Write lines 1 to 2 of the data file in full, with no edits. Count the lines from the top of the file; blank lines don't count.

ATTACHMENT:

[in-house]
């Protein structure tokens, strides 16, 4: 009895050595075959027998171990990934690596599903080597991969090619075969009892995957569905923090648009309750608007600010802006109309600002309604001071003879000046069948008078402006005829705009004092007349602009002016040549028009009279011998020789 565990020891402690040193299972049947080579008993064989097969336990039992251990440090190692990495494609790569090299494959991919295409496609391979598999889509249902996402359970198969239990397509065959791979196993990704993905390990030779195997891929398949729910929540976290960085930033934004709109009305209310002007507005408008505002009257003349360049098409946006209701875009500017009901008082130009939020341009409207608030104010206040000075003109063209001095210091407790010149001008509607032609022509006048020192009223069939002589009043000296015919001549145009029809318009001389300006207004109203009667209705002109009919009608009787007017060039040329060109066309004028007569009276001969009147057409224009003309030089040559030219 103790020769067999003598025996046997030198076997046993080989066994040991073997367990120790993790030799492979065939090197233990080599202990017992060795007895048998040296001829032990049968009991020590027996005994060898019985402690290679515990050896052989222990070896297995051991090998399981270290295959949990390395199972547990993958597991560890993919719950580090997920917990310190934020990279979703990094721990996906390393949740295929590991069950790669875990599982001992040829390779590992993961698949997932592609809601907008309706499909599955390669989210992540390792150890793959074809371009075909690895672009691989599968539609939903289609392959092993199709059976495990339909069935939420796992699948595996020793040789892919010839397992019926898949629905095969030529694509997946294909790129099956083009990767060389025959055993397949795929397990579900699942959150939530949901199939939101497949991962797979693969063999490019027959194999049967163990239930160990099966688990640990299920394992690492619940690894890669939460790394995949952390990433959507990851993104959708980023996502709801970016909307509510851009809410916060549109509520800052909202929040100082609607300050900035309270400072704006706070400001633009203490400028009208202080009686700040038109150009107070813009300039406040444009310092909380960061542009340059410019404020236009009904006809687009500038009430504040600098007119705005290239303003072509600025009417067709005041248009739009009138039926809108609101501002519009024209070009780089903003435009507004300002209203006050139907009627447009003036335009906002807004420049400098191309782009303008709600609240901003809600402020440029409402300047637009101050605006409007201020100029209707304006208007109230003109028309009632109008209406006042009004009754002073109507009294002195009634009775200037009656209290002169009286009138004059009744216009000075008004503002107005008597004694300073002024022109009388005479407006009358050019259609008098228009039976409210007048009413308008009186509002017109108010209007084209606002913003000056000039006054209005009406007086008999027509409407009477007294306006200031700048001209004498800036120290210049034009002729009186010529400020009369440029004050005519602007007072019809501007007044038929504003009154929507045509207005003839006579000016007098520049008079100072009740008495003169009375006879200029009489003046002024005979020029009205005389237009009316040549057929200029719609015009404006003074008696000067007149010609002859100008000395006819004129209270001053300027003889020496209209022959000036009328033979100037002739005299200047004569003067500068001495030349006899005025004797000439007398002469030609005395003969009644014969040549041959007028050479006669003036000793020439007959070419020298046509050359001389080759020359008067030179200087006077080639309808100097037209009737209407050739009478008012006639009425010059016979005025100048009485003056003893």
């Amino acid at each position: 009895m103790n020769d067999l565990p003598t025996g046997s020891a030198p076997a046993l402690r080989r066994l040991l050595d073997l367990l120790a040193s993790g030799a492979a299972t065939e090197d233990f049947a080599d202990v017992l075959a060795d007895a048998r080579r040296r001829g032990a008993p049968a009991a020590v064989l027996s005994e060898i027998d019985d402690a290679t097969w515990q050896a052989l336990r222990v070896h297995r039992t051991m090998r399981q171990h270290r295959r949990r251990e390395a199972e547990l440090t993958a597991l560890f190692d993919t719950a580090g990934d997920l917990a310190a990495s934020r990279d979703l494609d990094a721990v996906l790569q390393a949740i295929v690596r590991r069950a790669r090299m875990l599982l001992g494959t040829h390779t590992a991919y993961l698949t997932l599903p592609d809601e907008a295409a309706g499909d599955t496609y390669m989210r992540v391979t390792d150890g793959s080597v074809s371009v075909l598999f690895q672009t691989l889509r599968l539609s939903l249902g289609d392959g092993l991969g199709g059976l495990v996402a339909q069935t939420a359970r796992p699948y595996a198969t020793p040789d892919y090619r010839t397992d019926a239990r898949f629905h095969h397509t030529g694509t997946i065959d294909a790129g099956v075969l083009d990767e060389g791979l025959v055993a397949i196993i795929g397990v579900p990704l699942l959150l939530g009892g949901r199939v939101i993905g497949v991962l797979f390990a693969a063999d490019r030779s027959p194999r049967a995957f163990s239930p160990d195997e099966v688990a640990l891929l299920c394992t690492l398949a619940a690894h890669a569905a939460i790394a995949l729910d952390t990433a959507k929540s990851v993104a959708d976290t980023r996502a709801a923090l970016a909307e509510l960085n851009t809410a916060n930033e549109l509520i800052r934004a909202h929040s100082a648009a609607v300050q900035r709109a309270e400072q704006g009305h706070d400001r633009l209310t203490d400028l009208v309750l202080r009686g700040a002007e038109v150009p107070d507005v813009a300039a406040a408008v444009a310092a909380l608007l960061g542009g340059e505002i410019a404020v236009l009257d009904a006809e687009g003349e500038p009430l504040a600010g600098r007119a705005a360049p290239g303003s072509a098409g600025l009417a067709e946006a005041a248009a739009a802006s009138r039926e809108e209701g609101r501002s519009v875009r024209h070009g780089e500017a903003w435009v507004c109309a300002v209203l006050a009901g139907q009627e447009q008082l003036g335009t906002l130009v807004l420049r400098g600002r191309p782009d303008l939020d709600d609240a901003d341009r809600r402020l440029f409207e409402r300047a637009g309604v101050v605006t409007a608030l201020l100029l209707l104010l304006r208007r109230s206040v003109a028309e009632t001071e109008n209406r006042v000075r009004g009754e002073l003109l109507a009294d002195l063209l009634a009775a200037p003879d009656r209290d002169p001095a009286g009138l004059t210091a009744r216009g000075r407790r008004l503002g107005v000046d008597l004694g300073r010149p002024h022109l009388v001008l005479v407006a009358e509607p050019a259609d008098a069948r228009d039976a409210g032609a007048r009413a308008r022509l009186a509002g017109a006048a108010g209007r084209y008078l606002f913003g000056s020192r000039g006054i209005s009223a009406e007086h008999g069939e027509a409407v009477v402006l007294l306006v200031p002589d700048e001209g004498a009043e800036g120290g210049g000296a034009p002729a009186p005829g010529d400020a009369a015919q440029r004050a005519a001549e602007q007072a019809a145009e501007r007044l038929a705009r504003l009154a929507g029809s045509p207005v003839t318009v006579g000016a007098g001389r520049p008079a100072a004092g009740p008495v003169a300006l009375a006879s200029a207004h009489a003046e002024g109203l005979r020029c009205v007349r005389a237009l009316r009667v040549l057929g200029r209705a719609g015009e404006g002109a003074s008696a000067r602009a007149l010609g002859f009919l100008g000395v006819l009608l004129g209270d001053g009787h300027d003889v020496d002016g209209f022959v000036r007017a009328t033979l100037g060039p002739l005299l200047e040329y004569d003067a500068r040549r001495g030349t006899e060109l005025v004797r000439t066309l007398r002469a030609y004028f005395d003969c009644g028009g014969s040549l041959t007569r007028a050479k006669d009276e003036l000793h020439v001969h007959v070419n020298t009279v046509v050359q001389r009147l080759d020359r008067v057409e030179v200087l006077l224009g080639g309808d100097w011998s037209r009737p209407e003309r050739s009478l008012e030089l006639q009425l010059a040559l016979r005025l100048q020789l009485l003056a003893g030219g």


[in-house]
């Protein structure tokens, strides 16, 4: 009895050595075959027998171990990934690596599903080597991969090619075969009892995957569905923090648009309750608007600010802006109309600002309604001071003879000046069948008078402006005829705009004092007349602009002016040549028009009279011998020789 565990020891402690040193299972049947080579008993064989097969336990039992251990440090190692990495494609790569090299494959991919295409496609391979598999889509249902996402359970198969239990397509065959791979196993990704993905390990030779195997891929398949729910929540976290960085930033934004709109009305209310002007507005408008505002009257003349360049098409946006209701875009500017009901008082130009939020341009409207608030104010206040000075003109063209001095210091407790010149001008509607032609022509006048020192009223069939002589009043000296015919001549145009029809318009001389300006207004109203009667209705002109009919009608009787007017060039040329060109066309004028007569009276001969009147057409224009003309030089040559030219 103790020769067999003598025996046997030198076997046993080989066994040991073997367990120790993790030799492979065939090197233990080599202990017992060795007895048998040296001829032990049968009991020590027996005994060898019985402690290679515990050896052989222990070896297995051991090998399981270290295959949990390395199972547990993958597991560890993919719950580090997920917990310190934020990279979703990094721990996906390393949740295929590991069950790669875990599982001992040829390779590992993961698949997932592609809601907008309706499909599955390669989210992540390792150890793959074809371009075909690895672009691989599968539609939903289609392959092993199709059976495990339909069935939420796992699948595996020793040789892919010839397992019926898949629905095969030529694509997946294909790129099956083009990767060389025959055993397949795929397990579900699942959150939530949901199939939101497949991962797979693969063999490019027959194999049967163990239930160990099966688990640990299920394992690492619940690894890669939460790394995949952390990433959507990851993104959708980023996502709801970016909307509510851009809410916060549109509520800052909202929040100082609607300050900035309270400072704006706070400001633009203490400028009208202080009686700040038109150009107070813009300039406040444009310092909380960061542009340059410019404020236009009904006809687009500038009430504040600098007119705005290239303003072509600025009417067709005041248009739009009138039926809108609101501002519009024209070009780089903003435009507004300002209203006050139907009627447009003036335009906002807004420049400098191309782009303008709600609240901003809600402020440029409402300047637009101050605006409007201020100029209707304006208007109230003109028309009632109008209406006042009004009754002073109507009294002195009634009775200037009656209290002169009286009138004059009744216009000075008004503002107005008597004694300073002024022109009388005479407006009358050019259609008098228009039976409210007048009413308008009186509002017109108010209007084209606002913003000056000039006054209005009406007086008999027509409407009477007294306006200031700048001209004498800036120290210049034009002729009186010529400020009369440029004050005519602007007072019809501007007044038929504003009154929507045509207005003839006579000016007098520049008079100072009740008495003169009375006879200029009489003046002024005979020029009205005389237009009316040549057929200029719609015009404006003074008696000067007149010609002859100008000395006819004129209270001053300027003889020496209209022959000036009328033979100037002739005299200047004569003067500068001495030349006899005025004797000439007398002469030609005395003969009644014969040549041959007028050479006669003036000793020439007959070419020298046509050359001389080759020359008067030179200087006077080639309808100097037209009737209407050739009478008012006639009425010059016979005025100048009485003056003893």